Am I real?: Mobilizing inner strength to develop a mature identity


Chris was a 44-year old woman who had extremely low self-esteem, depression, panic attacks, and symptoms of dissociation when she began EMDR-facilitated therapy. Eye movement was used initially to reinforce healthy beliefs, physical sensations, and feelings related to experiences of safety, competence, well-being, and success based on prior learning. EMDR was then employed to target painful memories of childhood scenes with her parents, as well as erroneous beliefs and feelings of intense anxiety. Although none of the memories targeted occurred before age 5, the "white empty feeling" that was targeted seemed to represent the earlier deprivation. The desired positive cognition "I am significant" became the "umbrella cognition" containing various "sub-cognitions" (such as "I am loveable," "I deserve respect," and "I can take care of my needs").As Chris reprocessed traumatic childhood memories with EMDR, more and more of these sub-cognitions were integrated. Progress was not linear, but reprocessing the client's issues as she presented them gradually led to a more stable, flexible, and resilient sense of self. Eventually, the negative self-assessments dissipated. After 18 sessions Chris felt strong and confident, fully present, and eager to be involved in intimate relationships that were based on mutual respect.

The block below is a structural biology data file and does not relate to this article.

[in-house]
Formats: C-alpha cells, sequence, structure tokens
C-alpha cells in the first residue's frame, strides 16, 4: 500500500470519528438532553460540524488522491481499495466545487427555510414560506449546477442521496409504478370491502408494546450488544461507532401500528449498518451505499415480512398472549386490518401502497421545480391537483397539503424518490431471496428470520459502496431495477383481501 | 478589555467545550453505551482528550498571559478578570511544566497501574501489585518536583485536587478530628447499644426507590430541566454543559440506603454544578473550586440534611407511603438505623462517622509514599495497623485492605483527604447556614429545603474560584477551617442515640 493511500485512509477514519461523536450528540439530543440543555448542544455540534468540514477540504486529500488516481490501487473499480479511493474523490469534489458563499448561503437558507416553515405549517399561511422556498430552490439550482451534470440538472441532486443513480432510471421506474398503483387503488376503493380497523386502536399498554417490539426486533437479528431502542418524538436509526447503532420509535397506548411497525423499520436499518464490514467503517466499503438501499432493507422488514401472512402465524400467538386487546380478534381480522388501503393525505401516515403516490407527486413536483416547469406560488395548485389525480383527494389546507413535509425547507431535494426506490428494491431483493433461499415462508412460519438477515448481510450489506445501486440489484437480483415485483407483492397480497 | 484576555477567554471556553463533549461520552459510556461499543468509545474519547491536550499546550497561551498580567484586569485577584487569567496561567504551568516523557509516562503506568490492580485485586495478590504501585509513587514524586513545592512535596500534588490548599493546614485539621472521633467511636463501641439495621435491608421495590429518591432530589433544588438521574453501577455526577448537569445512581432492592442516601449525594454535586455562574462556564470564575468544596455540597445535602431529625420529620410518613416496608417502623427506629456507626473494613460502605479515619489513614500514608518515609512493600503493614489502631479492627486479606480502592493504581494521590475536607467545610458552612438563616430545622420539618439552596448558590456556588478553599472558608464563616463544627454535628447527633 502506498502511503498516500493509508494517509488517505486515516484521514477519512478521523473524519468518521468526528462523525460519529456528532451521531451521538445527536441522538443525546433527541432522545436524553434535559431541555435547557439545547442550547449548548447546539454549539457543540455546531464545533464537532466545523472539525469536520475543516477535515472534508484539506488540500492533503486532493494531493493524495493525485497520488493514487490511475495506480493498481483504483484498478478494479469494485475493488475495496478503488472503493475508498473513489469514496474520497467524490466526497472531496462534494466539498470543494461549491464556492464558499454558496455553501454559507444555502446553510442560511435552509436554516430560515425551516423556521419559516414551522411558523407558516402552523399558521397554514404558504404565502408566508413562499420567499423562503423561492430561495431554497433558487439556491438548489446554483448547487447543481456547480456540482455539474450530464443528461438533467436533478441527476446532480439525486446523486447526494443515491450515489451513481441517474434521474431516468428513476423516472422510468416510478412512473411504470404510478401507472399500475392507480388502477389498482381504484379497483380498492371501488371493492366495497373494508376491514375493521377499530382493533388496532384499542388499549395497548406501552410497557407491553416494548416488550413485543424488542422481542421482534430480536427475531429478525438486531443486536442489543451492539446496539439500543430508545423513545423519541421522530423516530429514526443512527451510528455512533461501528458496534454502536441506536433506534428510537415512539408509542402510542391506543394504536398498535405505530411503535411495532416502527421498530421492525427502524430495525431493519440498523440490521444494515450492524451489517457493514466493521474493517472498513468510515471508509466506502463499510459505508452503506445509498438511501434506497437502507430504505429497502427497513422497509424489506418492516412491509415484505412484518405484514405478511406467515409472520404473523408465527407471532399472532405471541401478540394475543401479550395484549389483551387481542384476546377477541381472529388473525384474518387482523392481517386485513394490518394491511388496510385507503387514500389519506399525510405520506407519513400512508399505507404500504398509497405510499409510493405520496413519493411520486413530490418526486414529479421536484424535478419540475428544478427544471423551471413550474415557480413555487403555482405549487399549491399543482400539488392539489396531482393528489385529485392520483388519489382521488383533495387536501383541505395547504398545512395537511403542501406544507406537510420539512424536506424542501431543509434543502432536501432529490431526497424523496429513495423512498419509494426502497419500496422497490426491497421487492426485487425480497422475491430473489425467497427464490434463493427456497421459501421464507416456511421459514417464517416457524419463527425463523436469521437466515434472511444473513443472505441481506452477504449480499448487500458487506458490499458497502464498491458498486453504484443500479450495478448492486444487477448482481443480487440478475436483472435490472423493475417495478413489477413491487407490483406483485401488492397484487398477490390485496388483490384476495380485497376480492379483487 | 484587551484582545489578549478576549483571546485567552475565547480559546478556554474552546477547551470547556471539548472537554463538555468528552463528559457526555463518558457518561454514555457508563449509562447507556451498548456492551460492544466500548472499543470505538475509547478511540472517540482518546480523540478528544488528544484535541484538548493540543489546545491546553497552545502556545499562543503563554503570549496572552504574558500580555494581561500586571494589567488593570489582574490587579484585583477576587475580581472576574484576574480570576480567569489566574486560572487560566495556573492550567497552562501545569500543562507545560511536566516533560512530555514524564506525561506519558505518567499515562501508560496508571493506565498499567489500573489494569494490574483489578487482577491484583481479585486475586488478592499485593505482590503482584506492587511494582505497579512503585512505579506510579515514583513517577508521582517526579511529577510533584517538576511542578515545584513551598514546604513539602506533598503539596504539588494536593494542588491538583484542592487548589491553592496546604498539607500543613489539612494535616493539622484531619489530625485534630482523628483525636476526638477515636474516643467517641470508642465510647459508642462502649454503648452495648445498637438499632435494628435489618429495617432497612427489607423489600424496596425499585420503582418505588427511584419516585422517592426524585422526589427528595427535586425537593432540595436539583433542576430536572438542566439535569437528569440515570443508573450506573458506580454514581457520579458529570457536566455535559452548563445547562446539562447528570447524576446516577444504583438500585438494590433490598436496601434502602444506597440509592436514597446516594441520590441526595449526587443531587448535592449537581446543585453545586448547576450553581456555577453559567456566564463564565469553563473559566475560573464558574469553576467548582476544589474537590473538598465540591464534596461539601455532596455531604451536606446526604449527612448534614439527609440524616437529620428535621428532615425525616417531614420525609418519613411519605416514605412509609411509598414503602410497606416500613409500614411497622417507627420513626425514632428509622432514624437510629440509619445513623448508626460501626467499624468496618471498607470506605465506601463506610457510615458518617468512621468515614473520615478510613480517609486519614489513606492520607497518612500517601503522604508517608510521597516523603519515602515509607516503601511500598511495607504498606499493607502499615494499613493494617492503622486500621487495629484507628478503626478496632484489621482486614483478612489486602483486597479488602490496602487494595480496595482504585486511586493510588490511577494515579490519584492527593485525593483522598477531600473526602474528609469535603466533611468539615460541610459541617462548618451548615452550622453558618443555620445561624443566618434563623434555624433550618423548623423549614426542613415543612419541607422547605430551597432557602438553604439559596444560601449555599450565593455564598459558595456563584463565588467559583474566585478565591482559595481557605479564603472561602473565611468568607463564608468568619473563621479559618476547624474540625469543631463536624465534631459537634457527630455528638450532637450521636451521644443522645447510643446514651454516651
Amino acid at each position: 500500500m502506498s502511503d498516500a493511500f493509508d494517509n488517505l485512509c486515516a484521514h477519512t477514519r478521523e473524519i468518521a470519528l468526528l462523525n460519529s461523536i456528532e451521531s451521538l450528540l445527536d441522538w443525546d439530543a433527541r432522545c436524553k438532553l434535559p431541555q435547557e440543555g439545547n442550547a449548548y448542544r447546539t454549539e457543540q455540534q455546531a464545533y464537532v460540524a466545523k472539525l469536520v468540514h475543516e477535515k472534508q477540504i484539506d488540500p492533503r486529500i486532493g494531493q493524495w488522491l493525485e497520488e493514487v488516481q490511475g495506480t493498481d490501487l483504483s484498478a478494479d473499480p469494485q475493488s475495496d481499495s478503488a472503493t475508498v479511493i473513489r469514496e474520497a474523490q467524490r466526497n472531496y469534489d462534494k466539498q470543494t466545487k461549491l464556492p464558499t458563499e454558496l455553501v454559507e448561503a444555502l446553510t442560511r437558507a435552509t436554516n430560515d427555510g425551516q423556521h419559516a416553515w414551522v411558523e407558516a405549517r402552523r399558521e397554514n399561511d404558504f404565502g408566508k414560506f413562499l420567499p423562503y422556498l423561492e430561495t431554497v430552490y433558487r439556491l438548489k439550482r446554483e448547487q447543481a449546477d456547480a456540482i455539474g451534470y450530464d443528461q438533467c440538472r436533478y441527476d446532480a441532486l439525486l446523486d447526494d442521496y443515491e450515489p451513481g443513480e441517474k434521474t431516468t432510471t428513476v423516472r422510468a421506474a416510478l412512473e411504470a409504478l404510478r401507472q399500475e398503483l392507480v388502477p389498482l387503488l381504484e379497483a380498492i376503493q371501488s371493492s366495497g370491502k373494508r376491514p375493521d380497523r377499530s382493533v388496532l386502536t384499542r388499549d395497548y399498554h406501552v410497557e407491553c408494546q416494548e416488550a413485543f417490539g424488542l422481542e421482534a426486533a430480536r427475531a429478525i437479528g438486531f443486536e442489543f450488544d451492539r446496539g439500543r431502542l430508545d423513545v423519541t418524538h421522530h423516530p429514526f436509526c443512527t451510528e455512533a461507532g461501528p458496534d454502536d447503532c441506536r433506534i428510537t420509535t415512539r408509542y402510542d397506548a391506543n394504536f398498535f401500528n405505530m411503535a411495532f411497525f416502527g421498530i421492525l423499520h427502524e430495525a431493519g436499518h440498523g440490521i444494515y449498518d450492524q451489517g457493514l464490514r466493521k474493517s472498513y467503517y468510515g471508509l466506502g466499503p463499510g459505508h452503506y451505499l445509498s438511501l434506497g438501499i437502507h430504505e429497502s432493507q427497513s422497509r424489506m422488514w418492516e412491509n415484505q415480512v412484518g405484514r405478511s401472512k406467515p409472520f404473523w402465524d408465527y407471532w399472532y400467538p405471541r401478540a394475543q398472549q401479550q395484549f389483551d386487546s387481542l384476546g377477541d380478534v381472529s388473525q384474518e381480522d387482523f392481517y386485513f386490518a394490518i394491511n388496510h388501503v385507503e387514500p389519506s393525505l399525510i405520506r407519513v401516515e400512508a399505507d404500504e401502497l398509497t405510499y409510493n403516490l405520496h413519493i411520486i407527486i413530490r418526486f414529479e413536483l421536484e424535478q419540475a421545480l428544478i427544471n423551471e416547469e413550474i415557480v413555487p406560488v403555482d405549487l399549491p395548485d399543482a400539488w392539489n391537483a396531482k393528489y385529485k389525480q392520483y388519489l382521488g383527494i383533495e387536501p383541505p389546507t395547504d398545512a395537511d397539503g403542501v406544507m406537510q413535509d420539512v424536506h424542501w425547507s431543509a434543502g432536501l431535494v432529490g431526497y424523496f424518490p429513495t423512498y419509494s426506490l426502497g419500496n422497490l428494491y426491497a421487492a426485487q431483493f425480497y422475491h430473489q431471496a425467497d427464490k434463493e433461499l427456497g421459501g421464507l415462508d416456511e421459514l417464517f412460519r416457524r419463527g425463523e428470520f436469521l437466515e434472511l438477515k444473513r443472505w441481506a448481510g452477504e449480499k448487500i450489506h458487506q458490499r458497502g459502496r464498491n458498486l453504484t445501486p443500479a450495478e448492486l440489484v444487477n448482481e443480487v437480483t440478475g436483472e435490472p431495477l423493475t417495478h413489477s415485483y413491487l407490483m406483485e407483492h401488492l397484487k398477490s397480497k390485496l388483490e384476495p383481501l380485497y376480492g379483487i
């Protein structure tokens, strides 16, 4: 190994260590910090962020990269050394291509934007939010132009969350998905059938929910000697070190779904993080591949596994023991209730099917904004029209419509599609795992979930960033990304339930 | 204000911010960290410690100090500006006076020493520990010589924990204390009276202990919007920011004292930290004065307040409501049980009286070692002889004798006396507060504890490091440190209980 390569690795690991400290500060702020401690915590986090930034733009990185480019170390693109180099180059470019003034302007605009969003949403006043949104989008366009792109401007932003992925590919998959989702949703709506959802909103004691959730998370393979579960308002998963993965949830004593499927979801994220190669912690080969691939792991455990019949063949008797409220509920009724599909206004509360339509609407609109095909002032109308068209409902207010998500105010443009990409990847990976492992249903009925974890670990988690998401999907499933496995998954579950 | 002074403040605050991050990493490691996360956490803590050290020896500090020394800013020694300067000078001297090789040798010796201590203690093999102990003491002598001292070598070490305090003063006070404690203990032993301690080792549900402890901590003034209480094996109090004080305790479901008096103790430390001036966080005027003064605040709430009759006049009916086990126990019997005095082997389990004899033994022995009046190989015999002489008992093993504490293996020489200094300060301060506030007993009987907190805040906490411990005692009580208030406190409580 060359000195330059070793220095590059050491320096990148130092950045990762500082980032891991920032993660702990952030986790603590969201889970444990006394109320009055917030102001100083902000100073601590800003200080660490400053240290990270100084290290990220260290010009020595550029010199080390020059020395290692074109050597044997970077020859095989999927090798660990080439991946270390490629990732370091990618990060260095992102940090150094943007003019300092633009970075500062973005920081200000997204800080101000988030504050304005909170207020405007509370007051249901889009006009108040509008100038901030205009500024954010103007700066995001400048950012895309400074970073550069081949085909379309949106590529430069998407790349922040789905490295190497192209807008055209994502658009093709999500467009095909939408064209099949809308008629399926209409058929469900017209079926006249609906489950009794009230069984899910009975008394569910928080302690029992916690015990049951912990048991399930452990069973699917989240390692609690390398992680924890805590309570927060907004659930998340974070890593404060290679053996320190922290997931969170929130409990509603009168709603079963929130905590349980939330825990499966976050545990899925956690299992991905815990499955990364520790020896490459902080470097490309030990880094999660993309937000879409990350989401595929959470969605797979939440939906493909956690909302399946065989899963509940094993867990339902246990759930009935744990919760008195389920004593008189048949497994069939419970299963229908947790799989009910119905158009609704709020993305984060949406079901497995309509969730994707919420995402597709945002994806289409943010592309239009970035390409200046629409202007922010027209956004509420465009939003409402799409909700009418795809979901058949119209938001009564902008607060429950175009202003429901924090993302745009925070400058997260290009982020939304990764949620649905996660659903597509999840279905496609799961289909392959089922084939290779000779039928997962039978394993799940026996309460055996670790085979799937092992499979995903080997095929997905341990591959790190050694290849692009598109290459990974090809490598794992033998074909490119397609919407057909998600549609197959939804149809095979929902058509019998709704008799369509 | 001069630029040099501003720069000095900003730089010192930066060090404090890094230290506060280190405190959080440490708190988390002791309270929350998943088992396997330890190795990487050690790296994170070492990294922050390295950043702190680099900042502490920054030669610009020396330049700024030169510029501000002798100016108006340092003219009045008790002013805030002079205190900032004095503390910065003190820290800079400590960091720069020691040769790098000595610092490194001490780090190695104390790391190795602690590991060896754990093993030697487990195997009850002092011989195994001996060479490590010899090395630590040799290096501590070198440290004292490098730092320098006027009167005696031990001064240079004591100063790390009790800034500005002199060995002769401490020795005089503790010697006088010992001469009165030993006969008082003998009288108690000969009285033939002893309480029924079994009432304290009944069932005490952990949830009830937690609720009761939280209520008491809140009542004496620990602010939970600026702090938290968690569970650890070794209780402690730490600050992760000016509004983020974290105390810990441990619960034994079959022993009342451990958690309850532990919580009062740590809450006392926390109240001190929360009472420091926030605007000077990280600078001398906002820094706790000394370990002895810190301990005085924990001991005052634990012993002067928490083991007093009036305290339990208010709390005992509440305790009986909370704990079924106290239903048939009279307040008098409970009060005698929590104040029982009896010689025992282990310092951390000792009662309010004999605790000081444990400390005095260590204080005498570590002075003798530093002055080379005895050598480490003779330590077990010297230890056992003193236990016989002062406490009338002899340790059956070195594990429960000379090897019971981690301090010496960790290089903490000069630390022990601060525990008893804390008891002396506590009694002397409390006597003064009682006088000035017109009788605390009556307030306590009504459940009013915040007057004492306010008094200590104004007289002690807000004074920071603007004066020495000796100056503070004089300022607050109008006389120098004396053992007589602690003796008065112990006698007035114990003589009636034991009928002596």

Book Section




Joan M. Lovett

Original Work Citation

Lovett, J. M. (1998). Am I real?: Mobilizing inner strength to develop a mature identity. In P. Manfield (Ed.), Extending EMDR: A casebook of innovative applications (1st ed.) (pp. 191-216). New York, NY: W. W. Norton & Co



“Am I real?: Mobilizing inner strength to develop a mature identity,” Francine Shapiro Library, accessed August 1, 2021,

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